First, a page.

Travel safe, travel smart, and we will see you down the road.

Mike and Kellye

Badwater Basin

As always, we strive to be as accurate with our information as possible. If we made a mistake, it was unintentional. (Hey, we’re only human!) We aren’t paid for our recommendations, and we only recommend our own tried and true vendors and venues. Our suggestions are for places that we’ve heard good things about but haven’t visited personally, and our opinions are our own.

©2019

 

 

 

 

 

 

 

 

 

 

 

 

 

 

 

 

 

 

 

 

 

 

 

 

 

 

Featured

Quick Stops: fast, fascinating, fun, funky!

IMG_3603
Vintage motel in Delta, Colorado

If you follow our posts, you’re already familiar with Quick Stops. Quick Stops are designed to give a nod to locations to which we can’t devote an entire post. The destinations are completely random and totally fun.

Just get in the car and we will be on our way!

First Stop: Cameron Trading Post

Sedona 2007 041
Cameron Trading Post

Where in the world is it?

It is located in Cameron, Arizona, which is about 51 miles north of Flagstaff, at the intersection of US Highway 89 and Arizona Highway 64, and east of the Grand Canyon. The trading post was established in 1916 by two brothers named Hubert and C.D. Richardson.

Sedona 2007 042
The Cameron Suspension Bridge

The Cameron Suspension Bridge, above, opened in 1911 and spans the Little Colorado River Gorge. This bridge allowed faster, safer travel to what is now the town of Cameron, Arizona. The Richardson brothers built Cameron Trading Post next to the bridge where it still sits and thrives today. No longer in use, the bridge is on the National Register of Historic Places.

Sedona 2007 040
Little Colorado River Gorge west of Cameron, Arizona

Second Stop: Helena, Montana

IMG_0550
The Beautiful Montana Capitol
IMG_0553
Herd Bull Sculpture at the Montana Historical Society

IMG_0552

It’s a fact, Jack!

Arizona produces more than half of the copper in the US, making it the largest copper producing state. Montana is the fifth largest copper producing state in the US. At one time, the nation’s largest amount of copper was mined at Butte, Montana. One Montana resident, William A. Clark, became one of the wealthiest men in the US because of his copper mining interests, among other businesses, and was considered one of the three “Copper Kings” of Butte. His mansion there still stands today, although, it is now a bed and breakfast. Clarkdale, Arizona is four miles southwest of of the town of Jerome, Arizona. Jerome, a National Historic Landmark, is the home of the now-defunct United Verde Mine, once one of the largest copper producing mines in the US. United Verde Copper Company, which was owned by William A. Clark, developed the United Verde Mine. Clarkdale, Arizona is named for William A. Clark. And now you know…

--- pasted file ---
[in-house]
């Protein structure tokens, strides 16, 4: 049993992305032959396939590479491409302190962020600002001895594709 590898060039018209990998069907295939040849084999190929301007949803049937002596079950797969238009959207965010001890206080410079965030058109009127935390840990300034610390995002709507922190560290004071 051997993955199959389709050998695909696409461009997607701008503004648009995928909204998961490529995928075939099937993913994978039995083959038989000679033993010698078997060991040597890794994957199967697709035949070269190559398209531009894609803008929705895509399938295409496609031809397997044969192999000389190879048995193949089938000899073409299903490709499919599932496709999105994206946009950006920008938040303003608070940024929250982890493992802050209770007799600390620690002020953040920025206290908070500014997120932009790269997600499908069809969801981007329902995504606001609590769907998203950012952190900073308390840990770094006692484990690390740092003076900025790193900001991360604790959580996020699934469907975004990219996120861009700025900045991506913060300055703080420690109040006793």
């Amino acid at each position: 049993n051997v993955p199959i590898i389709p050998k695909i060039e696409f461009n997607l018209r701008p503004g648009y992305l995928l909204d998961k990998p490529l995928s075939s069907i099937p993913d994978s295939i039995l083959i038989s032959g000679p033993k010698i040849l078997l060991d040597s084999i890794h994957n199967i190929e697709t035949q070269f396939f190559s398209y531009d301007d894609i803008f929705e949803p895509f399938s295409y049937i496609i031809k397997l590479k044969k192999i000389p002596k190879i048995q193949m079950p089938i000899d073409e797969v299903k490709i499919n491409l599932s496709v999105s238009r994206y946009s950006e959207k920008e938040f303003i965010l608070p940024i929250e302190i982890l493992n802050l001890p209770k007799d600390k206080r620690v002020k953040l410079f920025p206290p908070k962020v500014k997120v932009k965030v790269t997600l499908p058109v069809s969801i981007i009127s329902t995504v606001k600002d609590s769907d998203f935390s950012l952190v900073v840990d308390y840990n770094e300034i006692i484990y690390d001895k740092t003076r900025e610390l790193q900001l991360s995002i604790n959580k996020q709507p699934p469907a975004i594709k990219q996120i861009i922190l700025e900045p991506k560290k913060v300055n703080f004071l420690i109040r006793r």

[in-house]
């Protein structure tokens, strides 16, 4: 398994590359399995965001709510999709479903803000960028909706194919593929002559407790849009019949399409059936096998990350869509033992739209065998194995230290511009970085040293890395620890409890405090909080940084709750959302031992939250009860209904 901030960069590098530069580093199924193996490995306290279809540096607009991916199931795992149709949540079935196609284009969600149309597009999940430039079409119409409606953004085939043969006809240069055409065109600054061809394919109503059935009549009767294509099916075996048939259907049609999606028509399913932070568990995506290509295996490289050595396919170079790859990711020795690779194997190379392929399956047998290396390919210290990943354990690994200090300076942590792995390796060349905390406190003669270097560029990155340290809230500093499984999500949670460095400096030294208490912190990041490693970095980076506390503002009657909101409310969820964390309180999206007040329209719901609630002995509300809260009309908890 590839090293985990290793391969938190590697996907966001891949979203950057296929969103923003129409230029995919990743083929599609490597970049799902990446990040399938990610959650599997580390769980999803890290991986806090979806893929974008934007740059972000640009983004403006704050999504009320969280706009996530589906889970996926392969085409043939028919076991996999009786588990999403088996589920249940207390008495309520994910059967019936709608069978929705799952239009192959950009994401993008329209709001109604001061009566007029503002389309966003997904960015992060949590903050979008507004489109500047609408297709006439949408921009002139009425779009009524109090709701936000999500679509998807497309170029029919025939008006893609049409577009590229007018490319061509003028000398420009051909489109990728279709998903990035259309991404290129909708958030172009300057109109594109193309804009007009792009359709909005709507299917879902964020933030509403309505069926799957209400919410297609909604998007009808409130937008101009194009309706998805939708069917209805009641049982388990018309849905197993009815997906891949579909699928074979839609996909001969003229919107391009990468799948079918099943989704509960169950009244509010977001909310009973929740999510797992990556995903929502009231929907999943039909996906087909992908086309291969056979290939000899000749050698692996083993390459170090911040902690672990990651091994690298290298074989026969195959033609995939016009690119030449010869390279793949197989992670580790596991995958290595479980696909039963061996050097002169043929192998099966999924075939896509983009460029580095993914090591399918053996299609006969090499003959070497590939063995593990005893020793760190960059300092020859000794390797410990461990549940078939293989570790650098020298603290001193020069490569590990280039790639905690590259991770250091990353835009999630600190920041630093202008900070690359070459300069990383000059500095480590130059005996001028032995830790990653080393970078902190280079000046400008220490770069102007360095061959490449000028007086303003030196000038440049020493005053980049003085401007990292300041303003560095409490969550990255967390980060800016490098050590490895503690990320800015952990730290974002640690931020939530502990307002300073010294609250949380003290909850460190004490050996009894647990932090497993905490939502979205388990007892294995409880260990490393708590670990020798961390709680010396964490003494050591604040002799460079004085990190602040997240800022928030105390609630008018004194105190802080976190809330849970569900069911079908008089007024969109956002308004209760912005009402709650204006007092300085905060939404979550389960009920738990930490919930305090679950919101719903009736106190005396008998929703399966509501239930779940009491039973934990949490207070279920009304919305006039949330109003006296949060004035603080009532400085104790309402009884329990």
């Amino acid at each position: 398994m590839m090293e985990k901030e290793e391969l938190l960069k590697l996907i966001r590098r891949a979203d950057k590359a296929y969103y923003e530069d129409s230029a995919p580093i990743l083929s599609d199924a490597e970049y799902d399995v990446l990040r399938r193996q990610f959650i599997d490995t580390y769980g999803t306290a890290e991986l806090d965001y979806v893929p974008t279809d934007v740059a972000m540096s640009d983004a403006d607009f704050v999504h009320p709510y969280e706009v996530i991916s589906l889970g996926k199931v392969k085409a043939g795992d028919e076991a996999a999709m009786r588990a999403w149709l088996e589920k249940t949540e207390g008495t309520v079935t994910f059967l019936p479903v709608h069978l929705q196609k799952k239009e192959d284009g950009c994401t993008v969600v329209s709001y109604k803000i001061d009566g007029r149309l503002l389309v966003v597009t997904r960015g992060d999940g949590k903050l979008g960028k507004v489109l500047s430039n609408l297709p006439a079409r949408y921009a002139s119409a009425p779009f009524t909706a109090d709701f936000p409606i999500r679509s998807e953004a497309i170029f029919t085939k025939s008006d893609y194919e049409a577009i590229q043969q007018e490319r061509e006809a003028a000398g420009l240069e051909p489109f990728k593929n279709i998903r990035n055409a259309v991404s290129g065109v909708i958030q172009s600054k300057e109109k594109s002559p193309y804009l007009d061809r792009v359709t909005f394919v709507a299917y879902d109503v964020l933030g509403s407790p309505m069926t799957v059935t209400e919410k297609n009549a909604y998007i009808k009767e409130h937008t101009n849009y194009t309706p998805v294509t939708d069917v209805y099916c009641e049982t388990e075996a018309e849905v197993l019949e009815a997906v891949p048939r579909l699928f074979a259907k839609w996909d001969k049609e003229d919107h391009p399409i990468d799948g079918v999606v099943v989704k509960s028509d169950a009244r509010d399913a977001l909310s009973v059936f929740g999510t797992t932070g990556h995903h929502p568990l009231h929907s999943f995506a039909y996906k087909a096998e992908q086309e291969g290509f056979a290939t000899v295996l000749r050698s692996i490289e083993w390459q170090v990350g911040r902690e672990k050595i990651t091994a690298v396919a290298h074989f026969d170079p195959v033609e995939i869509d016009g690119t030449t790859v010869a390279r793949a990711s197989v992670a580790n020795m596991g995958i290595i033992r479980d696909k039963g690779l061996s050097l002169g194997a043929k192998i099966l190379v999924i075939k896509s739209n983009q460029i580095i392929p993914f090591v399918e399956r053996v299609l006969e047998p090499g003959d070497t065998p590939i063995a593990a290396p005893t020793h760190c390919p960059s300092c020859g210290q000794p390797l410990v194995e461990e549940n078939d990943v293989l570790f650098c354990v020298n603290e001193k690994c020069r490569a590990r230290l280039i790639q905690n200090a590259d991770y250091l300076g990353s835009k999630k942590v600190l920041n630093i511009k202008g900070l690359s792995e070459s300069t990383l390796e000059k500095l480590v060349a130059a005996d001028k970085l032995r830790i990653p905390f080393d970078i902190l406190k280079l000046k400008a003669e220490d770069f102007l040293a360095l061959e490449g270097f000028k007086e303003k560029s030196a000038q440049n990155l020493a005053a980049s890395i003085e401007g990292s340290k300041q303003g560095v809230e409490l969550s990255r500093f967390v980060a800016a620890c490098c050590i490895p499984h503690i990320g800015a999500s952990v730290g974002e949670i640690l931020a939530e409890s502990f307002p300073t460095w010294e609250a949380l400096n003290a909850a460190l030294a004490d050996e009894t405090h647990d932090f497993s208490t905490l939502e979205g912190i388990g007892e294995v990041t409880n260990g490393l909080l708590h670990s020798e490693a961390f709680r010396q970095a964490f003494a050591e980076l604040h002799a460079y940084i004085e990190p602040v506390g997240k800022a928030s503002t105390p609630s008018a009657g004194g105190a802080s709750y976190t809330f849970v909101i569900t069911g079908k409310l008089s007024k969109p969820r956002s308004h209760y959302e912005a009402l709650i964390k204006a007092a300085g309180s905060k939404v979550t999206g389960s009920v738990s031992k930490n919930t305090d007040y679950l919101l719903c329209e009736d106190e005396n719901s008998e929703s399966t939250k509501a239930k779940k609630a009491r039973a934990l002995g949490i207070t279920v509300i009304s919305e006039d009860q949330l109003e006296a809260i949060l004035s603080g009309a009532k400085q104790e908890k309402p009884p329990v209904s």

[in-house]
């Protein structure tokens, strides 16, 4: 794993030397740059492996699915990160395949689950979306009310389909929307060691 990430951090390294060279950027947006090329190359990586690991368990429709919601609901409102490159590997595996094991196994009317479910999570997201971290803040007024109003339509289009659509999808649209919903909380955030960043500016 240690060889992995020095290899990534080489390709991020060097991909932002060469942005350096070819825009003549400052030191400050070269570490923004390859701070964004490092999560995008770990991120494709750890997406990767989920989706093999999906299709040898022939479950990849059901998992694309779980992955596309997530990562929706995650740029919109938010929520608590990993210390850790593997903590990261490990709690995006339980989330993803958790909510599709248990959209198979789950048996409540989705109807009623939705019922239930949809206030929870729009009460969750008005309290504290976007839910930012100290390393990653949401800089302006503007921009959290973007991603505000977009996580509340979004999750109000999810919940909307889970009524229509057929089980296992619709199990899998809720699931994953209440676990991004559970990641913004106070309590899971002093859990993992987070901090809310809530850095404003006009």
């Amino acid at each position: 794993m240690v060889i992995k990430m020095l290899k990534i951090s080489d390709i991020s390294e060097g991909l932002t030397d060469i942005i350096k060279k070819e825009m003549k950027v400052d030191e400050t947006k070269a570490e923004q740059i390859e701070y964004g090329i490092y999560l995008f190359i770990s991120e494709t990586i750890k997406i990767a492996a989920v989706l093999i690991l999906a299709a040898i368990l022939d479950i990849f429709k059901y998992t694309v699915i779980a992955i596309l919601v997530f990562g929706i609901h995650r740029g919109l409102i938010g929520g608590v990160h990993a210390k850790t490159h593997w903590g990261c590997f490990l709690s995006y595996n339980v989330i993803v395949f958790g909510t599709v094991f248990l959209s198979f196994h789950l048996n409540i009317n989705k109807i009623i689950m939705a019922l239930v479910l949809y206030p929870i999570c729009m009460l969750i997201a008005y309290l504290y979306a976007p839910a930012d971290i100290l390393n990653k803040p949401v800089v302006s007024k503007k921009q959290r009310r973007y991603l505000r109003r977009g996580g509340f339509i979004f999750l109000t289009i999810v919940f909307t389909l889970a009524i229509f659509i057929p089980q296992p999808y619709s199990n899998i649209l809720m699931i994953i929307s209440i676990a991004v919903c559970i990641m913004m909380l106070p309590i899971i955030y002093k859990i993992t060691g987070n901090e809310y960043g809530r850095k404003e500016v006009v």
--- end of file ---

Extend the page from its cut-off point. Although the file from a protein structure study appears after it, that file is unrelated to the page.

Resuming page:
That’s all for this post. Thank you for joining us on our Quick Stop tour of the Cameron Trading Post and Helena, Montana. We invite you to return to our site every week for another great adventure on the road. Until the next trip…

Travel safe, travel smart, and we will see you down the road!

Mike and Kellye

Badwater Basin

As always, we strive to be as accurate with our information as possible. If we made a mistake, it was unintentional. (Hey, we’re only human!) We aren’t paid for our recommendations, and we only recommend our own tried and true vendors and venues. Our suggestions are for places that we’ve heard good things about but haven’t visited personally, and our opinions are our own.

©2019

 

 

 

Featured

Quick Stops: fast, fascinating, fun, funky!

IMG_3123
The road goes on forever and the party never ends. Robert Earl Keen

If you follow our posts, you’re already familiar with Quick Stops. Quick Stops are designed to give a nod to locations to which we can’t devote an entire post. The destinations are completely random and totally fun.

Just get in the car and we will be on our way!

First Stop: Turkey, Texas

20181013_133902

Where in the world is it?

Turkey is located in the Texas panhandle, about 103 miles southeast of Amarillo, at the intersection of Highway 86 and Highway 70.

20181013_133831
This restored vintage Phillips 66 cottage gas station sits right in the middle of town.

So what’s so special about this tiny town with its population of around 420 at last count? Well, it’s the home of Bob Wills, the King of Western Swing. The town hosts a Bob Wills Day festival every year on the last Saturday in April. There’s a museum dedicated to Mr. Wills in town, and a monument (pictured below) in the city park honoring him and his Texas Playboys band.

20181013_134136

20181013_133850
This replica tour bus sits next to the old gas station

 Second stop: Dismal River

img_1623.jpg

Where in the world is it?

Dismal River is located in west-central Nebraska. This part of the river is located near the town of Thetford, off of US Highway 83.

IMG_1624

We didn’t think the river was dismal at all. Actually, it was a beautiful, welcome sight within the Nebraska sand hills. The river runs for only about 72 miles until it converges with the Middle Loup River, and its source is the Ogallala Aquifer.

IMG_1625

It’s a fact, Jack!

During the early 1950s, another western swing band, Ole Rasmussen and his Nebraska Cornhuskers, became popular recording artists on the Capitol Records label. Ole Rasmussen must have idolized Bob Wills because he styled his music as well as his band’s country chic look after Bob Wills and his Texas Playboys. Though one would think that Ole Rasmussen and his Nebraska Cornhuskers were from the state of Nebraska, they weren’t. They were from California. And now you know…

That’s all for this post. Thank you for joining us on our virtual tour of Turkey, Texas and the Dismal River. We invite you to return to our site every week for another great adventure on the road. Until the next trip…

Travel safe, travel smart, and we will see you down the road!

Mike and Kellye 

Hot Air Balloon flight

As always, we strive to be as accurate with our information as possible. If we made a mistake, it was unintentional. (Hey, we’re only human!) We aren’t paid for our recommendations, and we only recommend our own tried and true vendors and venues. Our suggestions are for places that we’ve heard good things about but haven’t visited personally, and our opinions are our own.

©2019

 

Featured

Albany, Texas and the Fort Griffin Fandangle

IMG_6304